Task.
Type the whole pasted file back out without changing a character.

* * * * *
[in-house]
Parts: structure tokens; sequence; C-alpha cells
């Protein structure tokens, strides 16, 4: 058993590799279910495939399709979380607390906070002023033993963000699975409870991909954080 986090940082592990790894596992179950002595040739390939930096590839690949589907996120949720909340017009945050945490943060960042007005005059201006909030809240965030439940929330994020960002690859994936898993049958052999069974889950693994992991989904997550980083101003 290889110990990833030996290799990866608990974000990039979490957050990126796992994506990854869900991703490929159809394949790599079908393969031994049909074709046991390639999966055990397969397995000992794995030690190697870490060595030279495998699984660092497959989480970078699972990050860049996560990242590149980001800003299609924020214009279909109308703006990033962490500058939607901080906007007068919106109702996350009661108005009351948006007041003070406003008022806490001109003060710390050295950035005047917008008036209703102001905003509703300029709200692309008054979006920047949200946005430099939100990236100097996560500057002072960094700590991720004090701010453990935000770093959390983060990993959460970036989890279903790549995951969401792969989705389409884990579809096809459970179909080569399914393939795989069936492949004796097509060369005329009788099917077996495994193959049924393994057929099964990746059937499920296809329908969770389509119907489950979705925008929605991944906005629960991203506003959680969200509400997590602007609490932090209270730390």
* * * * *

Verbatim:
[in-house]
Parts: structure tokens; sequence; C-alpha cells
């Protein structure tokens, strides 16, 4: 058993590799279910495939399709979380607390906070002023033993963000699975409870991909954080 986090940082592990790894596992179950002595040739390939930096590839690949589907996120949720909340017009945050945490943060960042007005005059201006909030809240965030439940929330994020960002690859994936898993049958052999069974889950693994992991989904997550980083101003 290889110990990833030996290799990866608990974000990039979490957050990126796992994506990854869900991703490929159809394949790599079908393969031994049909074709046991390639999966055990397969397995000992794995030690190697870490060595030279495998699984660092497959989480970078699972990050860049996560990242590149980001800003299609924020214009279909109308703006990033962490500058939607901080906007007068919106109702996350009661108005009351948006007041003070406003008022806490001109003060710390050295950035005047917008008036209703102001905003509703300029709200692309008054979006920047949200946005430099939100990236100097996560500057002072960094700590991720004090701010453990935000770093959390983060990993959460970036989890279903790549995951969401792969989705389409884990579809096809459970179909080569399914393939795989069936492949004796097509060369005329009788099917077996495994193959049924393994057929099964990746059937499920296809329908969770389509119907489950979705925008929605991944906005629960991203506003959680969200509400997590602007609490932090209270730390």